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Title: Jamming a terahertz wireless link
Abstract

As the demand for bandwidth in wireless communication increases, carrier frequencies will reach the terahertz (THz) regime. One of the common preconceived notions is that, at these high frequencies, signals can radiate with high directivity which inherently provides more secure channels. Here, we describe the first study of the vulnerability of these directional links to jamming, in which we identify several features that are distinct from the usual considerations of jamming at low frequencies. We show that the receiver’s use of an envelope detector provides the jammer with the ability to thwart active attempts to adapt to their attack. In addition, a jammer can exploit the broadband nature of typical receivers to implement a beat jamming attack, which allows them to optimize the efficacy of the interference even if their broadcast is detuned from the frequency of the intended link. Our work quantifies the increasing susceptibility of broadband receivers to jamming, revealing previously unidentified vulnerabilities which must be considered in the development of future wireless systems operating above 100 GHz.

 
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Award ID(s):
1954780 1923733 1923782
NSF-PAR ID:
10381711
Author(s) / Creator(s):
; ; ; ;
Publisher / Repository:
Nature Publishing Group
Date Published:
Journal Name:
Nature Communications
Volume:
13
Issue:
1
ISSN:
2041-1723
Format(s):
Medium: X
Sponsoring Org:
National Science Foundation
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    Authors: Marko Jacovic, Michael J. Liston, Vasil Pano, Geoffrey Mainland, Kapil R. Dandekar
    Contact: krd26@drexel.edu

    ---------------------------------------------------------------------------------------------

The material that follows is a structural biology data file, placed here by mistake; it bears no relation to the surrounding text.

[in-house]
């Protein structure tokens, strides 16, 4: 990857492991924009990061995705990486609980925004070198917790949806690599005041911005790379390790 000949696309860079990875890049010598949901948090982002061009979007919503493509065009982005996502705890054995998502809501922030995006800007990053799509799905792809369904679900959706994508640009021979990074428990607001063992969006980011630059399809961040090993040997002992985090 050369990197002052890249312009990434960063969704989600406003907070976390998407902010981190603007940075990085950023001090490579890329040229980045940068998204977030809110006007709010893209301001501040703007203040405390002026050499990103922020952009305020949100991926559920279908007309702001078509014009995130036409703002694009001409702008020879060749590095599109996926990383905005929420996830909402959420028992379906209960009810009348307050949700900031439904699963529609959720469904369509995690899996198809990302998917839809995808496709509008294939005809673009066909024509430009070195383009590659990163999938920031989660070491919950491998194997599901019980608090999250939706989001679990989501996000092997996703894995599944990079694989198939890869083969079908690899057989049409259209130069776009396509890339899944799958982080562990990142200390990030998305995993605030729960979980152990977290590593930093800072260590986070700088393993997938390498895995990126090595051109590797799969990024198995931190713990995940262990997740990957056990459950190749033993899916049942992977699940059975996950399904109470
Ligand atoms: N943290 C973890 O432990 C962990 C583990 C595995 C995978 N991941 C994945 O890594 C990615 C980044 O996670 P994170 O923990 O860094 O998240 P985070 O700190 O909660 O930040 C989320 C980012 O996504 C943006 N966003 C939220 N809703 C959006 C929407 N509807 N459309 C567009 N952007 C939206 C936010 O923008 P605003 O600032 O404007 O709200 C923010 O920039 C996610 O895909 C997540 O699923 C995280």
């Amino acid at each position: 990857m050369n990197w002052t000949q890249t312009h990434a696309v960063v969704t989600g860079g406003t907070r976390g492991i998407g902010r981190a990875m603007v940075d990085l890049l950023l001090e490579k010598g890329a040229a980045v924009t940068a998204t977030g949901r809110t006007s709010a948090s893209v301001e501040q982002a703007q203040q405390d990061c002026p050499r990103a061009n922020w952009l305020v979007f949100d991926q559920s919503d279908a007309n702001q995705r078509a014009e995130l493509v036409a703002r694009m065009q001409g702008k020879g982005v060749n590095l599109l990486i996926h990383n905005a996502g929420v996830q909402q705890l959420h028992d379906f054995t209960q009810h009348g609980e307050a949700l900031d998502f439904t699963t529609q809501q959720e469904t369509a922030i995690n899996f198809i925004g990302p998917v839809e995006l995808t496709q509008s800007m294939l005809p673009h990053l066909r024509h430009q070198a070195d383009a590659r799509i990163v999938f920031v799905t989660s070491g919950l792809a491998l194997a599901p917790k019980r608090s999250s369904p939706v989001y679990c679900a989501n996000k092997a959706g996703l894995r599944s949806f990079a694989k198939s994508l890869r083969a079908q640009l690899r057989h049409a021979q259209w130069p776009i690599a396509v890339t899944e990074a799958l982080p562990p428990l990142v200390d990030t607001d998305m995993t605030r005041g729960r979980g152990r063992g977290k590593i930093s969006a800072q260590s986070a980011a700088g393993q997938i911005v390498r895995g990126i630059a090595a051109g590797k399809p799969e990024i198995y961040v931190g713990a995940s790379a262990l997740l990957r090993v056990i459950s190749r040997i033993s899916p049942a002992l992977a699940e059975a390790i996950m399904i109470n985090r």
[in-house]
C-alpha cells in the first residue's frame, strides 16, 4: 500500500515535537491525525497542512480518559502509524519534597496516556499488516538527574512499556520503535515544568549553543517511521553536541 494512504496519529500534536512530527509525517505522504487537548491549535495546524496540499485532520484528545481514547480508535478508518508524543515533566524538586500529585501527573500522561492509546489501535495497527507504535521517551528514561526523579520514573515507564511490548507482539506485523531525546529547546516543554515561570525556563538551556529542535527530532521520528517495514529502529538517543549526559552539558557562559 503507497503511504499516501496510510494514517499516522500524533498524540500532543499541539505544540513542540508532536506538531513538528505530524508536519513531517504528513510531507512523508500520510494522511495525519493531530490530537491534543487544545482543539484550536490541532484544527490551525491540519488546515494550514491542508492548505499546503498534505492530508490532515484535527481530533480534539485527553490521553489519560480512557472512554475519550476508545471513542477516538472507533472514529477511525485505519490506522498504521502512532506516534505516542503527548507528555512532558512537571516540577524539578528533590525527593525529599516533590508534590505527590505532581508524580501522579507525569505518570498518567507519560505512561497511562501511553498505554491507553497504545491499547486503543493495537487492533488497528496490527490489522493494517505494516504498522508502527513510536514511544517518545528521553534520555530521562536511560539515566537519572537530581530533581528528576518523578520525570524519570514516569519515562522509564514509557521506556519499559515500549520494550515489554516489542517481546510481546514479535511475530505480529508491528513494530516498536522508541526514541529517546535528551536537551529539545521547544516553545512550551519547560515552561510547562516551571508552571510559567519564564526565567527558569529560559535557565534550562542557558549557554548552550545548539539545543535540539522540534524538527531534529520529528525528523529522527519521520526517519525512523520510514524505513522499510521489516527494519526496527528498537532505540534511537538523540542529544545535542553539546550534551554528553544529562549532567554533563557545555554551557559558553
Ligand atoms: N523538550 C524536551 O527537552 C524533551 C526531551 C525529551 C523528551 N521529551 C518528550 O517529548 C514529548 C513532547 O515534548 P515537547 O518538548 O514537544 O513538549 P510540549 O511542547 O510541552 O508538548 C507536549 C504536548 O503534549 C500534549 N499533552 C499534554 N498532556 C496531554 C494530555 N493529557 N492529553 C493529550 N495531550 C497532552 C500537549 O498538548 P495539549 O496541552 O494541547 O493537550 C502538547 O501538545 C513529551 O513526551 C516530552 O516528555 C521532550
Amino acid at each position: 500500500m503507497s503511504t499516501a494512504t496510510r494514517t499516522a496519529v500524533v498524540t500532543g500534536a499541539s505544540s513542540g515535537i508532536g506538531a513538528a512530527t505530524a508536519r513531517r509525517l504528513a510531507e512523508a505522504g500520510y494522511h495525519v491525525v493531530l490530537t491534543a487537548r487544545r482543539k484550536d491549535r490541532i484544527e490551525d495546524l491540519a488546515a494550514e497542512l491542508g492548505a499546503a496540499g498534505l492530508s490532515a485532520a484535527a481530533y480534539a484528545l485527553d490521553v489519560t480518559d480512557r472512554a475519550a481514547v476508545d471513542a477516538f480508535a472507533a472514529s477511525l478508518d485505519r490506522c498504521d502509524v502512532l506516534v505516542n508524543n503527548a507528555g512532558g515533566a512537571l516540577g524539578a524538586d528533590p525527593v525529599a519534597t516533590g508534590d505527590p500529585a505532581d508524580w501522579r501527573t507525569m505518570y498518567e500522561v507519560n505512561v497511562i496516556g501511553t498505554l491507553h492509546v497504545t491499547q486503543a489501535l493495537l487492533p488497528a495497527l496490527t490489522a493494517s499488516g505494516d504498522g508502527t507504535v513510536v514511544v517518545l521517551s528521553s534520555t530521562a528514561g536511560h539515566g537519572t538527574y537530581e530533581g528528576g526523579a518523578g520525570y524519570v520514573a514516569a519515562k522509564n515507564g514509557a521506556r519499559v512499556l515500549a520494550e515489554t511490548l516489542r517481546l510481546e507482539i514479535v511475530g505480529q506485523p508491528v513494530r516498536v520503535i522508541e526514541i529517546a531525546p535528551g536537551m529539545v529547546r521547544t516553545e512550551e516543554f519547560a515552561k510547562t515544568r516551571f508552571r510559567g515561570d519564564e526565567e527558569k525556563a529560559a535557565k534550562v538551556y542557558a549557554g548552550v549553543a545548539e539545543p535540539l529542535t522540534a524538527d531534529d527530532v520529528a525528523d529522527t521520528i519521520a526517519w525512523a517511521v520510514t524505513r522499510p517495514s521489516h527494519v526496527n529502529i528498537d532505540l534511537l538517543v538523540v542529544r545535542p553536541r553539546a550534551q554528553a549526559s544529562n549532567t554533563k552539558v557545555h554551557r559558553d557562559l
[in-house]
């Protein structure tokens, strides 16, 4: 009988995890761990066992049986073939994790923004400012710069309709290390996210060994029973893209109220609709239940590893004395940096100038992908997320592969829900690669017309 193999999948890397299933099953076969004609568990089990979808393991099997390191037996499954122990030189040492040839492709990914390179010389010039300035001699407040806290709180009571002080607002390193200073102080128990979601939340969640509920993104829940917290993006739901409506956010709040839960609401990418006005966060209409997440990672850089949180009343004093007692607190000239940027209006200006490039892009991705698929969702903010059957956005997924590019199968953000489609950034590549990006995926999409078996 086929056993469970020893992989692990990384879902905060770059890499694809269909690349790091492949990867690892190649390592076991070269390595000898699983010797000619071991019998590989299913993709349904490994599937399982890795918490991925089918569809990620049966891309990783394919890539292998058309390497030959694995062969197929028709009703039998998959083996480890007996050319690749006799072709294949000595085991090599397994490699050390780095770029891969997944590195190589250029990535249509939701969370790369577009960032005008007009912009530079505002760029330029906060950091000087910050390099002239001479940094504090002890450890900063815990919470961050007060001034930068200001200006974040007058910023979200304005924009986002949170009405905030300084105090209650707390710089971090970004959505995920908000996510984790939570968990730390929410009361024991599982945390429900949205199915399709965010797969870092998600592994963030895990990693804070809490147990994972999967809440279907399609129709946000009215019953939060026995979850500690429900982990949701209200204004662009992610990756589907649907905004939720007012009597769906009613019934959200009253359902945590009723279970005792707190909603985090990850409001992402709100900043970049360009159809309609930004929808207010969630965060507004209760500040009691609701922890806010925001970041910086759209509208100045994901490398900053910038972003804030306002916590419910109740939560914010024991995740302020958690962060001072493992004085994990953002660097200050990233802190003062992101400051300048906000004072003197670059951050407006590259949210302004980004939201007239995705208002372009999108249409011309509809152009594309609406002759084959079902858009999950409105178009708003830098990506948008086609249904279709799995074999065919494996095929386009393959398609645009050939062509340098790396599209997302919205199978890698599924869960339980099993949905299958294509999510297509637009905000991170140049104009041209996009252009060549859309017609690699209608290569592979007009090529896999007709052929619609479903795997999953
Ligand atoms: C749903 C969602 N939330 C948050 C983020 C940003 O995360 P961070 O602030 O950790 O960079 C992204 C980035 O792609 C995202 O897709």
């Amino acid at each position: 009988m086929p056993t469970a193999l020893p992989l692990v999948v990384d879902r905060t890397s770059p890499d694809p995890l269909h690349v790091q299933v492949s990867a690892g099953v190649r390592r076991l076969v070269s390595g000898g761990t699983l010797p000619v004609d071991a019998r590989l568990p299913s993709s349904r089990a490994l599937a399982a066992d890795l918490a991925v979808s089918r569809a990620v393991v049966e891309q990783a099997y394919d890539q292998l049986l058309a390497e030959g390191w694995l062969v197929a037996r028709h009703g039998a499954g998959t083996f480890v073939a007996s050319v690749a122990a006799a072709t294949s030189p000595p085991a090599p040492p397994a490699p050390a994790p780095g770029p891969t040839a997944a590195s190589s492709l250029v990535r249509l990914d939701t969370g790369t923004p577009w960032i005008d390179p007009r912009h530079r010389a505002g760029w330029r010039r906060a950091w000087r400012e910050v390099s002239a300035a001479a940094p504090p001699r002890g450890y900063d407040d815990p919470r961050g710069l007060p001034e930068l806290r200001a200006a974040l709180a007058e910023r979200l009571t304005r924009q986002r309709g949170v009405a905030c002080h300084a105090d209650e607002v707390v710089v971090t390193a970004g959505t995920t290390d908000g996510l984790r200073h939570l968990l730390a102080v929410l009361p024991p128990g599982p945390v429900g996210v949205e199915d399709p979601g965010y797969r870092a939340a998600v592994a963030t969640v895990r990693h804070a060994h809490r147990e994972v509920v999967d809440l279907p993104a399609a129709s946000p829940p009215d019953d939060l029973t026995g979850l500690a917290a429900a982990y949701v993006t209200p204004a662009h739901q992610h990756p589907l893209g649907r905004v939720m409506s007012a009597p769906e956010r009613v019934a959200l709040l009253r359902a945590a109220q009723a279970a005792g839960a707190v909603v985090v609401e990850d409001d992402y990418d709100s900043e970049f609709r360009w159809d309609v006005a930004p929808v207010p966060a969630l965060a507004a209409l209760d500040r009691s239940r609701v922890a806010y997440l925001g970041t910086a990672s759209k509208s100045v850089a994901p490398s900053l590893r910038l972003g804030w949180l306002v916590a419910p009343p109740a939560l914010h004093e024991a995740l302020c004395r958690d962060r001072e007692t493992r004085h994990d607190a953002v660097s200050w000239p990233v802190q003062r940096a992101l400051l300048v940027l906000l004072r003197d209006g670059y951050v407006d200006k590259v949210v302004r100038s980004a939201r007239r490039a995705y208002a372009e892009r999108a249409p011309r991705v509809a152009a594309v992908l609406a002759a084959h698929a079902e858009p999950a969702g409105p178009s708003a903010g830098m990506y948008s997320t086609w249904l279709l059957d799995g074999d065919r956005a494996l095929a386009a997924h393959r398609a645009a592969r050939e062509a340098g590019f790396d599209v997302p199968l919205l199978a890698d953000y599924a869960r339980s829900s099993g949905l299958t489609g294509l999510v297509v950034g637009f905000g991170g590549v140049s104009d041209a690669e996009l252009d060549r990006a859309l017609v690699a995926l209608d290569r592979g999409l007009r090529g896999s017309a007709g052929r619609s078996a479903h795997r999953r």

Top-level directories correspond to the case studies discussed in the paper. Each includes the sub-directories: logs, parsers, rayTracingEmulation, results. 

    --------------------------------

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    ---------------------------------------------------------------------------------------------

    All data was collected using the SDR implementation shown here: https://github.com/mainland/dragonradio/tree/iet-paper. Particularly for antenna state selection, the files developed for this paper are located in 'dragonradio/scripts/:'

    • 'ModeSelect.py': class used to defined the antenna state selection algorithm
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    Authors: Marko Jacovic, Xaime Rivas Rey, Geoffrey Mainland, Kapil R. Dandekar
    Contact: krd26@drexel.edu

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    Top-level directories and content will be described below. Detailed descriptions of experiments performed are provided in the paper.

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    classifier_training: files used for training classifiers that are integrated into SDR platform

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    ray_tracing_emulation: contains files related to Drexel area, Art Museum, and UAV Drexel area validation RTE studies.

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